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Judge Jones to Speak at Black History Conference in Cincy

One of the oldest, if not the oldest, organizations dedicated to the preservation of black history is having its annual conference in Ohio, and one of Youngstown’s native sons will be a featured speaker.

The Association for the Study of African American Life and History, established by Dr. Carter G. Woodson and others in 1915, will have its 102nd conference in Cincinnati on Sept. 27-Oct 1.


The keynote luncheon speaker Sept. 28 will be Judge Jones, whose topic will be, “Answering the Call.”

The biography of the judge is exceptionally long, but I’ll point out some of the highlights of a remarkable professional and civil-rights activist career that included service in the Army Air Corps in World War II.

The judge, who turned 91 in May, is a graduate of South High School and Youngstown College (now Youngstown State University). He was admitted to the Ohio Bar Association in 1957. In 1960, he was appointed as an assistant United States attorney for the Northern District in Ohio in Cleveland.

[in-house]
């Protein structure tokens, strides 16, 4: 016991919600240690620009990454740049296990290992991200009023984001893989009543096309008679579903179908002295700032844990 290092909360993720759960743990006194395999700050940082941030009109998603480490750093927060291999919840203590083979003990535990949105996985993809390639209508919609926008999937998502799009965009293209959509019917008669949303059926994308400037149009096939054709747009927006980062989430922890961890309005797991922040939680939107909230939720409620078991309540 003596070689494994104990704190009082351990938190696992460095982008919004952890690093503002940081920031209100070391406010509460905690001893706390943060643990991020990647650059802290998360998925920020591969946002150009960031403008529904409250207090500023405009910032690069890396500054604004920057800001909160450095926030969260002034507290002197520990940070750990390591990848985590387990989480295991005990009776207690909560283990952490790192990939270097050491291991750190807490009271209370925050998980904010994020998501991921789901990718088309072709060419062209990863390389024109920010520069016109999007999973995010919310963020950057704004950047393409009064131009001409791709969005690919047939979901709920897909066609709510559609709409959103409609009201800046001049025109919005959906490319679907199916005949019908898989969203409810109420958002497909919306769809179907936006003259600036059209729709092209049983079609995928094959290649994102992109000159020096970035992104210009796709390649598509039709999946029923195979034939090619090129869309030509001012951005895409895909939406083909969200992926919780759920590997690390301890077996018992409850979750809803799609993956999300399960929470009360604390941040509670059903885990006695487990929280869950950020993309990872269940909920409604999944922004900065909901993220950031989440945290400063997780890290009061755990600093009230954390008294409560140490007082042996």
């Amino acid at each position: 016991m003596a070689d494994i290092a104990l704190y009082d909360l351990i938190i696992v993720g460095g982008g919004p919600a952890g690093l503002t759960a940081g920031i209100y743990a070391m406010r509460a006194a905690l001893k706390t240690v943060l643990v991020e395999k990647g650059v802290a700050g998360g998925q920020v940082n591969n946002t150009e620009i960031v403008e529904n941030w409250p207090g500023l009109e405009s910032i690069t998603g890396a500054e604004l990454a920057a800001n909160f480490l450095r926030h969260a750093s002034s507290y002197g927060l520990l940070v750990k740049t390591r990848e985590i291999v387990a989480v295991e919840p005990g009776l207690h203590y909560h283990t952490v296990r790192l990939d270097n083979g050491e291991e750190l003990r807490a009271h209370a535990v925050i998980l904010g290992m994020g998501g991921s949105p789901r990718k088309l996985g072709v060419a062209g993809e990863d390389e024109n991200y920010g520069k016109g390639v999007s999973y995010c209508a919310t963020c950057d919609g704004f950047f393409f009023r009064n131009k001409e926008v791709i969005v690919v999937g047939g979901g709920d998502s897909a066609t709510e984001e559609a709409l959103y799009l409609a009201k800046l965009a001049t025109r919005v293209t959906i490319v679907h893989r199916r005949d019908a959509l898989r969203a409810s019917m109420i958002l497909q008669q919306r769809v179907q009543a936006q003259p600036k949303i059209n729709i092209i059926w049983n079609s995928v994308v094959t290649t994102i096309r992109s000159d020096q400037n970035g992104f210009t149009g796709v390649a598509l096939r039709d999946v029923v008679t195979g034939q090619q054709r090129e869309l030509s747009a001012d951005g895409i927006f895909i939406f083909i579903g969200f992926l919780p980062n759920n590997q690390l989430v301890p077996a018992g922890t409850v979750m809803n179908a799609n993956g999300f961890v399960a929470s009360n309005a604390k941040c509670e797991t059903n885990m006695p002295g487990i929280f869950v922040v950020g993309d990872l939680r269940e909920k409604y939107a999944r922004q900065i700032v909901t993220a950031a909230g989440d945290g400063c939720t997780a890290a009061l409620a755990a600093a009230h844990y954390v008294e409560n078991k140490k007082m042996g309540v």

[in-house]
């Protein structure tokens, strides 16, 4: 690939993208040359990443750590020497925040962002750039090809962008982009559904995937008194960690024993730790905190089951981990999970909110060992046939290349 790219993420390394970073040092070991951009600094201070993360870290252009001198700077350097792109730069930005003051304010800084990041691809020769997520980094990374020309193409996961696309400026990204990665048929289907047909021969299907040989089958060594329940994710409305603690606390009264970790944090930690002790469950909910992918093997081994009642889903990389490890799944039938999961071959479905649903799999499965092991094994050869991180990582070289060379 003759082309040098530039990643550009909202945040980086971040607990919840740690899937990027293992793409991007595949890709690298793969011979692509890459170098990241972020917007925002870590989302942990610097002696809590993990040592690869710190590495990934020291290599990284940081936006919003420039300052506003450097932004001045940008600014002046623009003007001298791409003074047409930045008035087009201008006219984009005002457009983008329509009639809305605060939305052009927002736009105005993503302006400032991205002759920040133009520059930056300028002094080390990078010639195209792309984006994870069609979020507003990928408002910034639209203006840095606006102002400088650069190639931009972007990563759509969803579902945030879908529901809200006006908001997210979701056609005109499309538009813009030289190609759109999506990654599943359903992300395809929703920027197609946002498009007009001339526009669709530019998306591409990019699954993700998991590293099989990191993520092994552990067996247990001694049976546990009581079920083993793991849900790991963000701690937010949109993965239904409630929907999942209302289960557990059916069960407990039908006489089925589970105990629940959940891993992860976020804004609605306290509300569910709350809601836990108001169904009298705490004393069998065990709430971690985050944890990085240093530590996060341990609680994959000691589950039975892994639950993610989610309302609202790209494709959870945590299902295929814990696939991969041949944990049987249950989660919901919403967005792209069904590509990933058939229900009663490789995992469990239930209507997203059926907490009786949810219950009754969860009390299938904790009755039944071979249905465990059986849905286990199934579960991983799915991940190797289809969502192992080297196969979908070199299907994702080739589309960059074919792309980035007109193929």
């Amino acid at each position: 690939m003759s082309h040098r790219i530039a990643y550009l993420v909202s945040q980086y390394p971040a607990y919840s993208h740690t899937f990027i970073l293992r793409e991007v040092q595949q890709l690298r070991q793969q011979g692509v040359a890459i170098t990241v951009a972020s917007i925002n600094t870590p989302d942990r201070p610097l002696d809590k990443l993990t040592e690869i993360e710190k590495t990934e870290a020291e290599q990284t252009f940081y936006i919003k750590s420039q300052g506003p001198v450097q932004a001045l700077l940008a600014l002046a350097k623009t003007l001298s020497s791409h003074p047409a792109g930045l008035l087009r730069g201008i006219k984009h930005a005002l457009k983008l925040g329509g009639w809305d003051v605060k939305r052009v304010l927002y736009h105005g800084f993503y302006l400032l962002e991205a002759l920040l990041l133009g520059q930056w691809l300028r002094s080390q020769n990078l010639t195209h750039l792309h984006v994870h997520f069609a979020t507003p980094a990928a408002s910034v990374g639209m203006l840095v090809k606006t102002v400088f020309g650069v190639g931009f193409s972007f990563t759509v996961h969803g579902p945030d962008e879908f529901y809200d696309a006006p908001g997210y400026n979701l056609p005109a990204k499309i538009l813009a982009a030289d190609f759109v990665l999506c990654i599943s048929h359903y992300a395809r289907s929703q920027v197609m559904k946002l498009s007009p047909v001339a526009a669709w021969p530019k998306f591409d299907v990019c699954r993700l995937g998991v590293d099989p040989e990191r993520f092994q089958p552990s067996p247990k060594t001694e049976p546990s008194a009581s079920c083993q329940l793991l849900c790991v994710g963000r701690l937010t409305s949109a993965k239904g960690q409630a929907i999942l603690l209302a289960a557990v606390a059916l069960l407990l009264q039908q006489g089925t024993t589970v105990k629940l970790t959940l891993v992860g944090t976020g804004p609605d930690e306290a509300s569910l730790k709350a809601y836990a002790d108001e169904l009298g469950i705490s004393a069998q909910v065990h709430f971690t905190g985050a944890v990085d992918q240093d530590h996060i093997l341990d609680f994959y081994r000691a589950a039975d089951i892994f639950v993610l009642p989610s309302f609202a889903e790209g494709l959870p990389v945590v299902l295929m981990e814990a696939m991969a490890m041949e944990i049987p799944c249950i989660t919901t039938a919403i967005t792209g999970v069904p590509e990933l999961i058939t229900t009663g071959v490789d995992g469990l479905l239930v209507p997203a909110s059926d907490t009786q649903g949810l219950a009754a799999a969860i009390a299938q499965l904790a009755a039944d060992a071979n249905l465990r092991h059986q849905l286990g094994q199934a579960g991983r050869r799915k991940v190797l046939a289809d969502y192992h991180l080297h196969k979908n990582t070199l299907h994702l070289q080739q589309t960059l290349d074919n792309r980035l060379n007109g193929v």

In 1967, he served as assistant general counsel to President Lyndon Johnson’s National Advisory Commission on Civil Disorders, better known as the Kerner Commission. From 1969 to 1979, he served as general counsel of the National Association for the Advancement of Colored People.

President Jimmy Carter, in 1979, announced he would appoint the judge to the 6th U.S. Circuit Court of Appeals, and the judge took his oath of office in October of that year. He retired from the appellate court, based in Cincinnati, in 2002, and joined the Blank Rome law firm in that city, where he served five years as the firm’s chief diversity and inclusion officer.

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"Judge Jones to Speak at Black History Conference in Cincy," by Ernie Brown Jr. was published in The Vindicator on September 2, 2017.